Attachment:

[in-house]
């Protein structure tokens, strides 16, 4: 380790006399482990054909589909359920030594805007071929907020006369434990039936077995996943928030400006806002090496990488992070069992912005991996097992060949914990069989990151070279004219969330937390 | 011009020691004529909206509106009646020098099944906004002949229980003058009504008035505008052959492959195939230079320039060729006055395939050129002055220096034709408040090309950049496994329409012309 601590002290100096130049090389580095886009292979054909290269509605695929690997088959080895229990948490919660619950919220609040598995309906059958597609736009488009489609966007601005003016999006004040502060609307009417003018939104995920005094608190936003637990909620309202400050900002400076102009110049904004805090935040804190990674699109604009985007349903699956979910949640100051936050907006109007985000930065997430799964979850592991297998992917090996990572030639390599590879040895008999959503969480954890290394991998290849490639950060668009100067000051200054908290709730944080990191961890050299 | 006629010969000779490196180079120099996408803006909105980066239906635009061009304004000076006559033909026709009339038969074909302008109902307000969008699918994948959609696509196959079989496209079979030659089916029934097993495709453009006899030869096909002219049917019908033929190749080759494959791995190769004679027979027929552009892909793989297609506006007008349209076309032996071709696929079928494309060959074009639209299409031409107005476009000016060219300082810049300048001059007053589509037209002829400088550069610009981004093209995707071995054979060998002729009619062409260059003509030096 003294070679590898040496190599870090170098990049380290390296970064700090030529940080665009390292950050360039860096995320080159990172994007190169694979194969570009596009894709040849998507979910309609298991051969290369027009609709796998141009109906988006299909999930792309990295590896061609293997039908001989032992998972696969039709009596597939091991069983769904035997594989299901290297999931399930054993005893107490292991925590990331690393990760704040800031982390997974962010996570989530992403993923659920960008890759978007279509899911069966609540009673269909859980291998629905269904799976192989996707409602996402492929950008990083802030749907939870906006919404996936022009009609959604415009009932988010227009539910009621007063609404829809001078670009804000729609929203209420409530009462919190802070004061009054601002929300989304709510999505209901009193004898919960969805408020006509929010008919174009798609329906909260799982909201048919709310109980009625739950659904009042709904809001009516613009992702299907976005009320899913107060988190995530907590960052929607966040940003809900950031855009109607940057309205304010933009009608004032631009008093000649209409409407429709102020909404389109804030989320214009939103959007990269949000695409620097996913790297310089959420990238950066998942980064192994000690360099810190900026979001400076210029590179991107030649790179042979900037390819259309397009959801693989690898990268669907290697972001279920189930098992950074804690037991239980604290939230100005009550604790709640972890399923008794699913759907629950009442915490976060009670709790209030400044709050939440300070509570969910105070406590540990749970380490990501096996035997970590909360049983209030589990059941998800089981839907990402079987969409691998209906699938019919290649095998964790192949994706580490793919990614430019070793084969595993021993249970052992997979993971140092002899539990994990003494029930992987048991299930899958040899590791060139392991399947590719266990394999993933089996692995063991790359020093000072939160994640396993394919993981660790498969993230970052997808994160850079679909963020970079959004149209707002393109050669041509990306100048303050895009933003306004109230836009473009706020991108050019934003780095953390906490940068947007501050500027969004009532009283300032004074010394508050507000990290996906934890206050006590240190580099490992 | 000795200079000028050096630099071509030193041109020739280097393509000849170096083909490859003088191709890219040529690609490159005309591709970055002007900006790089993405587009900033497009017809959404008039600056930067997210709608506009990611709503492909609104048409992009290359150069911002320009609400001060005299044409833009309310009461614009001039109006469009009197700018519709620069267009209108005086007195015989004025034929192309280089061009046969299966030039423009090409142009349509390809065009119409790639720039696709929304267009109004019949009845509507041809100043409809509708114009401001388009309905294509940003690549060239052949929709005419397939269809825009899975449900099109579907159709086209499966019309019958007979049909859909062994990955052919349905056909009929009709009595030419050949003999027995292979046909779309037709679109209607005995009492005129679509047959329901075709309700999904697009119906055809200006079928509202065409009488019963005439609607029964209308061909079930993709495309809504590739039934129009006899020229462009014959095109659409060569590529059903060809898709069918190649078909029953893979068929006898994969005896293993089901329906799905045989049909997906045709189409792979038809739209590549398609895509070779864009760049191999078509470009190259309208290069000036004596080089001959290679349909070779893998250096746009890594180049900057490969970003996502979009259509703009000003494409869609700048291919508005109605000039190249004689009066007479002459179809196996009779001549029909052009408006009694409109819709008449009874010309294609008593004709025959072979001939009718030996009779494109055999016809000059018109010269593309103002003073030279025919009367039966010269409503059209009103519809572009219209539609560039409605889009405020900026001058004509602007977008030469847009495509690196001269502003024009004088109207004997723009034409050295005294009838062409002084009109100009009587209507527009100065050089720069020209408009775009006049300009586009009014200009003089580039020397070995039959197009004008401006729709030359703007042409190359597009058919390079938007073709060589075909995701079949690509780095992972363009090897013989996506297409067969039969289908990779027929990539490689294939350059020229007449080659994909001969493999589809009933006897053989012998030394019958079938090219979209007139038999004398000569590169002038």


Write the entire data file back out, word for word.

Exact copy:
[in-house]
């Protein structure tokens, strides 16, 4: 380790006399482990054909589909359920030594805007071929907020006369434990039936077995996943928030400006806002090496990488992070069992912005991996097992060949914990069989990151070279004219969330937390 | 011009020691004529909206509106009646020098099944906004002949229980003058009504008035505008052959492959195939230079320039060729006055395939050129002055220096034709408040090309950049496994329409012309 601590002290100096130049090389580095886009292979054909290269509605695929690997088959080895229990948490919660619950919220609040598995309906059958597609736009488009489609966007601005003016999006004040502060609307009417003018939104995920005094608190936003637990909620309202400050900002400076102009110049904004805090935040804190990674699109604009985007349903699956979910949640100051936050907006109007985000930065997430799964979850592991297998992917090996990572030639390599590879040895008999959503969480954890290394991998290849490639950060668009100067000051200054908290709730944080990191961890050299 | 006629010969000779490196180079120099996408803006909105980066239906635009061009304004000076006559033909026709009339038969074909302008109902307000969008699918994948959609696509196959079989496209079979030659089916029934097993495709453009006899030869096909002219049917019908033929190749080759494959791995190769004679027979027929552009892909793989297609506006007008349209076309032996071709696929079928494309060959074009639209299409031409107005476009000016060219300082810049300048001059007053589509037209002829400088550069610009981004093209995707071995054979060998002729009619062409260059003509030096 003294070679590898040496190599870090170098990049380290390296970064700090030529940080665009390292950050360039860096995320080159990172994007190169694979194969570009596009894709040849998507979910309609298991051969290369027009609709796998141009109906988006299909999930792309990295590896061609293997039908001989032992998972696969039709009596597939091991069983769904035997594989299901290297999931399930054993005893107490292991925590990331690393990760704040800031982390997974962010996570989530992403993923659920960008890759978007279509899911069966609540009673269909859980291998629905269904799976192989996707409602996402492929950008990083802030749907939870906006919404996936022009009609959604415009009932988010227009539910009621007063609404829809001078670009804000729609929203209420409530009462919190802070004061009054601002929300989304709510999505209901009193004898919960969805408020006509929010008919174009798609329906909260799982909201048919709310109980009625739950659904009042709904809001009516613009992702299907976005009320899913107060988190995530907590960052929607966040940003809900950031855009109607940057309205304010933009009608004032631009008093000649209409409407429709102020909404389109804030989320214009939103959007990269949000695409620097996913790297310089959420990238950066998942980064192994000690360099810190900026979001400076210029590179991107030649790179042979900037390819259309397009959801693989690898990268669907290697972001279920189930098992950074804690037991239980604290939230100005009550604790709640972890399923008794699913759907629950009442915490976060009670709790209030400044709050939440300070509570969910105070406590540990749970380490990501096996035997970590909360049983209030589990059941998800089981839907990402079987969409691998209906699938019919290649095998964790192949994706580490793919990614430019070793084969595993021993249970052992997979993971140092002899539990994990003494029930992987048991299930899958040899590791060139392991399947590719266990394999993933089996692995063991790359020093000072939160994640396993394919993981660790498969993230970052997808994160850079679909963020970079959004149209707002393109050669041509990306100048303050895009933003306004109230836009473009706020991108050019934003780095953390906490940068947007501050500027969004009532009283300032004074010394508050507000990290996906934890206050006590240190580099490992 | 000795200079000028050096630099071509030193041109020739280097393509000849170096083909490859003088191709890219040529690609490159005309591709970055002007900006790089993405587009900033497009017809959404008039600056930067997210709608506009990611709503492909609104048409992009290359150069911002320009609400001060005299044409833009309310009461614009001039109006469009009197700018519709620069267009209108005086007195015989004025034929192309280089061009046969299966030039423009090409142009349509390809065009119409790639720039696709929304267009109004019949009845509507041809100043409809509708114009401001388009309905294509940003690549060239052949929709005419397939269809825009899975449900099109579907159709086209499966019309019958007979049909859909062994990955052919349905056909009929009709009595030419050949003999027995292979046909779309037709679109209607005995009492005129679509047959329901075709309700999904697009119906055809200006079928509202065409009488019963005439609607029964209308061909079930993709495309809504590739039934129009006899020229462009014959095109659409060569590529059903060809898709069918190649078909029953893979068929006898994969005896293993089901329906799905045989049909997906045709189409792979038809739209590549398609895509070779864009760049191999078509470009190259309208290069000036004596080089001959290679349909070779893998250096746009890594180049900057490969970003996502979009259509703009000003494409869609700048291919508005109605000039190249004689009066007479002459179809196996009779001549029909052009408006009694409109819709008449009874010309294609008593004709025959072979001939009718030996009779494109055999016809000059018109010269593309103002003073030279025919009367039966010269409503059209009103519809572009219209539609560039409605889009405020900026001058004509602007977008030469847009495509690196001269502003024009004088109207004997723009034409050295005294009838062409002084009109100009009587209507527009100065050089720069020209408009775009006049300009586009009014200009003089580039020397070995039959197009004008401006729709030359703007042409190359597009058919390079938007073709060589075909995701079949690509780095992972363009090897013989996506297409067969039969289908990779027929990539490689294939350059020229007449080659994909001969493999589809009933006897053989012998030394019958079938090219979209007139038999004398000569590169002038």